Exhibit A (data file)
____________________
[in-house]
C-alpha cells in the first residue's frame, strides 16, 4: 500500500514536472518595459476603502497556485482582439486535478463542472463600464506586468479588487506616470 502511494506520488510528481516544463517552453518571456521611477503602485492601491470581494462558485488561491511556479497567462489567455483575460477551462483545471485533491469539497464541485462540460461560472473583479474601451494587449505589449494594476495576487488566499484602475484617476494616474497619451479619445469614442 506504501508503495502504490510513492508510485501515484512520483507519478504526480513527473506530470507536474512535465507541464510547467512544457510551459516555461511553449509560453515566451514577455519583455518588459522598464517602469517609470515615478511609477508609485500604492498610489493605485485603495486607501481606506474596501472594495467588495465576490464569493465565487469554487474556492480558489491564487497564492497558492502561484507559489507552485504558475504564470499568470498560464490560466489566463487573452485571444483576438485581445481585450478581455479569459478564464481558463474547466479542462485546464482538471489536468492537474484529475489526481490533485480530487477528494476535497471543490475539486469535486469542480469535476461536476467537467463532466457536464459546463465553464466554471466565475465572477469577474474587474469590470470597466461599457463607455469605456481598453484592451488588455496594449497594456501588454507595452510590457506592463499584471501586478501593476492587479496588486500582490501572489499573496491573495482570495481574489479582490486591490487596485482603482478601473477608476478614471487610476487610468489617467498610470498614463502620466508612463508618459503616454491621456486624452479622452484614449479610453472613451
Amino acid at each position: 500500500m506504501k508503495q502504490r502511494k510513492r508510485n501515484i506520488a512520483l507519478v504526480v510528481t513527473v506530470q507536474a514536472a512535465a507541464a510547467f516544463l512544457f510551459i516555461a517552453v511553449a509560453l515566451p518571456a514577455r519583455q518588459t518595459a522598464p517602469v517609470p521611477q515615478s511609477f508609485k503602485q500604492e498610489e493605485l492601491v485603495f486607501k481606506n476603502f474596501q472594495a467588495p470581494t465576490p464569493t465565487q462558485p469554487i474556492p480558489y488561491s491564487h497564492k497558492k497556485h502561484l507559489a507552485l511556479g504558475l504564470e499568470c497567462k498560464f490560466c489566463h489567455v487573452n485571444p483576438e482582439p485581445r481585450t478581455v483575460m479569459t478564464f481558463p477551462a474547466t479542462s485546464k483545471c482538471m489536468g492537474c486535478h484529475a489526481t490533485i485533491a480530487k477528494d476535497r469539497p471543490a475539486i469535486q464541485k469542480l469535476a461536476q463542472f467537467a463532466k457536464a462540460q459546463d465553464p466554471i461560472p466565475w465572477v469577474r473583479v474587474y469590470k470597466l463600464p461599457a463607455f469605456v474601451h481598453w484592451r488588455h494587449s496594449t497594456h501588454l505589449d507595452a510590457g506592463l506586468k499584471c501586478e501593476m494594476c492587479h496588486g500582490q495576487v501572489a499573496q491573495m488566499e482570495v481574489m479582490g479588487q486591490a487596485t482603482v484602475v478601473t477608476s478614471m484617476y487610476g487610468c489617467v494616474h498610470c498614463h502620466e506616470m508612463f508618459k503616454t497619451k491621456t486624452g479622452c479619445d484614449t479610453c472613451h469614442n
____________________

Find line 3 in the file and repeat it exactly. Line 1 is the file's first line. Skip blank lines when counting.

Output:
Amino acid at each position: 500500500m506504501k508503495q502504490r502511494k510513492r508510485n501515484i506520488a512520483l507519478v504526480v510528481t513527473v506530470q507536474a514536472a512535465a507541464a510547467f516544463l512544457f510551459i516555461a517552453v511553449a509560453l515566451p518571456a514577455r519583455q518588459t518595459a522598464p517602469v517609470p521611477q515615478s511609477f508609485k503602485q500604492e498610489e493605485l492601491v485603495f486607501k481606506n476603502f474596501q472594495a467588495p470581494t465576490p464569493t465565487q462558485p469554487i474556492p480558489y488561491s491564487h497564492k497558492k497556485h502561484l507559489a507552485l511556479g504558475l504564470e499568470c497567462k498560464f490560466c489566463h489567455v487573452n485571444p483576438e482582439p485581445r481585450t478581455v483575460m479569459t478564464f481558463p477551462a474547466t479542462s485546464k483545471c482538471m489536468g492537474c486535478h484529475a489526481t490533485i485533491a480530487k477528494d476535497r469539497p471543490a475539486i469535486q464541485k469542480l469535476a461536476q463542472f467537467a463532466k457536464a462540460q459546463d465553464p466554471i461560472p466565475w465572477v469577474r473583479v474587474y469590470k470597466l463600464p461599457a463607455f469605456v474601451h481598453w484592451r488588455h494587449s496594449t497594456h501588454l505589449d507595452a510590457g506592463l506586468k499584471c501586478e501593476m494594476c492587479h496588486g500582490q495576487v501572489a499573496q491573495m488566499e482570495v481574489m479582490g479588487q486591490a487596485t482603482v484602475v478601473t477608476s478614471m484617476y487610476g487610468c489617467v494616474h498610470c498614463h502620466e506616470m508612463f508618459k503616454t497619451k491621456t486624452g479622452c479619445d484614449t479610453c472613451h469614442n